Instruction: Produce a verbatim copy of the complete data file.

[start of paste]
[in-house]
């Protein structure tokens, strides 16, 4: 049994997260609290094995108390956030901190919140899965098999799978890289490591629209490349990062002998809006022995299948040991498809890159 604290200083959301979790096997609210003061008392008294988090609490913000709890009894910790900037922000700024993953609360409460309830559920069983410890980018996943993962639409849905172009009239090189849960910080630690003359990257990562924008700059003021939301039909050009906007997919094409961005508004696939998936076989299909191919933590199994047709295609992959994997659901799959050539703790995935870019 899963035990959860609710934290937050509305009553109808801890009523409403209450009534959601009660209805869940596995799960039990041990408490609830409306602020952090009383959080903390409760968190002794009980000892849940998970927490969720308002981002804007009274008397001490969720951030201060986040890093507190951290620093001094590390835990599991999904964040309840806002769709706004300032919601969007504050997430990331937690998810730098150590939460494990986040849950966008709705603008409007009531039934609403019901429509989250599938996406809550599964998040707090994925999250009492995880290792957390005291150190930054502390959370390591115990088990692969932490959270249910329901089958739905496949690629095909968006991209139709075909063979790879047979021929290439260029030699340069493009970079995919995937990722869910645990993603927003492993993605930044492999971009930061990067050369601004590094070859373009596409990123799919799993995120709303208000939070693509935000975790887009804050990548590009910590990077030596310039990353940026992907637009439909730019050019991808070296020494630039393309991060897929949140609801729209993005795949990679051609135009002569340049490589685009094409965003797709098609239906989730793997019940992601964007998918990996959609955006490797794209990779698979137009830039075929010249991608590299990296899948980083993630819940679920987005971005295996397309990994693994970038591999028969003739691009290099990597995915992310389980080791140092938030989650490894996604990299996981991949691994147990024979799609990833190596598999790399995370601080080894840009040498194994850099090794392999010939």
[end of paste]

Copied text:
[in-house]
């Protein structure tokens, strides 16, 4: 049994997260609290094995108390956030901190919140899965098999799978890289490591629209490349990062002998809006022995299948040991498809890159 604290200083959301979790096997609210003061008392008294988090609490913000709890009894910790900037922000700024993953609360409460309830559920069983410890980018996943993962639409849905172009009239090189849960910080630690003359990257990562924008700059003021939301039909050009906007997919094409961005508004696939998936076989299909191919933590199994047709295609992959994997659901799959050539703790995935870019 899963035990959860609710934290937050509305009553109808801890009523409403209450009534959601009660209805869940596995799960039990041990408490609830409306602020952090009383959080903390409760968190002794009980000892849940998970927490969720308002981002804007009274008397001490969720951030201060986040890093507190951290620093001094590390835990599991999904964040309840806002769709706004300032919601969007504050997430990331937690998810730098150590939460494990986040849950966008709705603008409007009531039934609403019901429509989250599938996406809550599964998040707090994925999250009492995880290792957390005291150190930054502390959370390591115990088990692969932490959270249910329901089958739905496949690629095909968006991209139709075909063979790879047979021929290439260029030699340069493009970079995919995937990722869910645990993603927003492993993605930044492999971009930061990067050369601004590094070859373009596409990123799919799993995120709303208000939070693509935000975790887009804050990548590009910590990077030596310039990353940026992907637009439909730019050019991808070296020494630039393309991060897929949140609801729209993005795949990679051609135009002569340049490589685009094409965003797709098609239906989730793997019940992601964007998918990996959609955006490797794209990779698979137009830039075929010249991608590299990296899948980083993630819940679920987005971005295996397309990994693994970038591999028969003739691009290099990597995915992310389980080791140092938030989650490894996604990299996981991949691994147990024979799609990833190596598999790399995370601080080894840009040498194994850099090794392999010939």